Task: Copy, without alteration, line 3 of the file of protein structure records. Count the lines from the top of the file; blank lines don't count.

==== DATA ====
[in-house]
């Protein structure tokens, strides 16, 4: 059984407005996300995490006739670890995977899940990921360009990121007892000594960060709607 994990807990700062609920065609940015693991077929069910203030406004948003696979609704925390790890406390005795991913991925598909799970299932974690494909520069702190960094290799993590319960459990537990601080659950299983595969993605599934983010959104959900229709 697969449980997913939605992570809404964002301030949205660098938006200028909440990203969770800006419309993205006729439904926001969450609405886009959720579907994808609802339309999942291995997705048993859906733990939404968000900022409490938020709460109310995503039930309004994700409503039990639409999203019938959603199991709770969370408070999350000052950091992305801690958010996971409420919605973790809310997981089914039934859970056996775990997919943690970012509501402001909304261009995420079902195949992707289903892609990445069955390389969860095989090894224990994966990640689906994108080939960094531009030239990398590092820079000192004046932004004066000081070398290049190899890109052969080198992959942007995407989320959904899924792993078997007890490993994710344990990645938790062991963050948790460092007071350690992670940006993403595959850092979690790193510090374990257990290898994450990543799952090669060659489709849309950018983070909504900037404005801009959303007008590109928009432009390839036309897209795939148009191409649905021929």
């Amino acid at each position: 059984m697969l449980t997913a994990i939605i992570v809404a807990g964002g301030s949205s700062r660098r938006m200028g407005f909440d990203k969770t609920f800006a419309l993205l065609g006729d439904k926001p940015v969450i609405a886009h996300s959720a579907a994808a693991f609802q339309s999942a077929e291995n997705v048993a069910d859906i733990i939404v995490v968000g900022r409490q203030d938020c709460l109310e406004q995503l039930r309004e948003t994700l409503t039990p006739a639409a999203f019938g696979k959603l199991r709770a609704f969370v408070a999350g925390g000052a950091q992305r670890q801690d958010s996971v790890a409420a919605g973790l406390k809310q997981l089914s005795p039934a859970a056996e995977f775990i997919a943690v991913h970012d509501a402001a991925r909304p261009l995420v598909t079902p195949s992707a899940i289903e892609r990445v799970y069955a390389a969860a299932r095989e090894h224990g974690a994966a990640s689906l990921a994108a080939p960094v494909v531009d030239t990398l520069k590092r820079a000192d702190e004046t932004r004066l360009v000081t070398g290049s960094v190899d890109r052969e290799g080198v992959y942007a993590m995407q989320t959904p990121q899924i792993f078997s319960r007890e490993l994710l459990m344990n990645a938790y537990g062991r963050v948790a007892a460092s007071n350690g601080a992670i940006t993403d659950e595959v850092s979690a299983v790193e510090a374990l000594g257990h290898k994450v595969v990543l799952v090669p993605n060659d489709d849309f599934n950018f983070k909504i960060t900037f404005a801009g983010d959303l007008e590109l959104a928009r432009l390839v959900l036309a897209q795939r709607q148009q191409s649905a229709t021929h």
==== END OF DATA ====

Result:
């Amino acid at each position: 059984m697969l449980t997913a994990i939605i992570v809404a807990g964002g301030s949205s700062r660098r938006m200028g407005f909440d990203k969770t609920f800006a419309l993205l065609g006729d439904k926001p940015v969450i609405a886009h996300s959720a579907a994808a693991f609802q339309s999942a077929e291995n997705v048993a069910d859906i733990i939404v995490v968000g900022r409490q203030d938020c709460l109310e406004q995503l039930r309004e948003t994700l409503t039990p006739a639409a999203f019938g696979k959603l199991r709770a609704f969370v408070a999350g925390g000052a950091q992305r670890q801690d958010s996971v790890a409420a919605g973790l406390k809310q997981l089914s005795p039934a859970a056996e995977f775990i997919a943690v991913h970012d509501a402001a991925r909304p261009l995420v598909t079902p195949s992707a899940i289903e892609r990445v799970y069955a390389a969860a299932r095989e090894h224990g974690a994966a990640s689906l990921a994108a080939p960094v494909v531009d030239t990398l520069k590092r820079a000192d702190e004046t932004r004066l360009v000081t070398g290049s960094v190899d890109r052969e290799g080198v992959y942007a993590m995407q989320t959904p990121q899924i792993f078997s319960r007890e490993l994710l459990m344990n990645a938790y537990g062991r963050v948790a007892a460092s007071n350690g601080a992670i940006t993403d659950e595959v850092s979690a299983v790193e510090a374990l000594g257990h290898k994450v595969v990543l799952v090669p993605n060659d489709d849309f599934n950018f983070k909504i960060t900037f404005a801009g983010d959303l007008e590109l959104a928009r432009l390839v959900l036309a897209q795939r709607q148009q191409s649905a229709t021929h």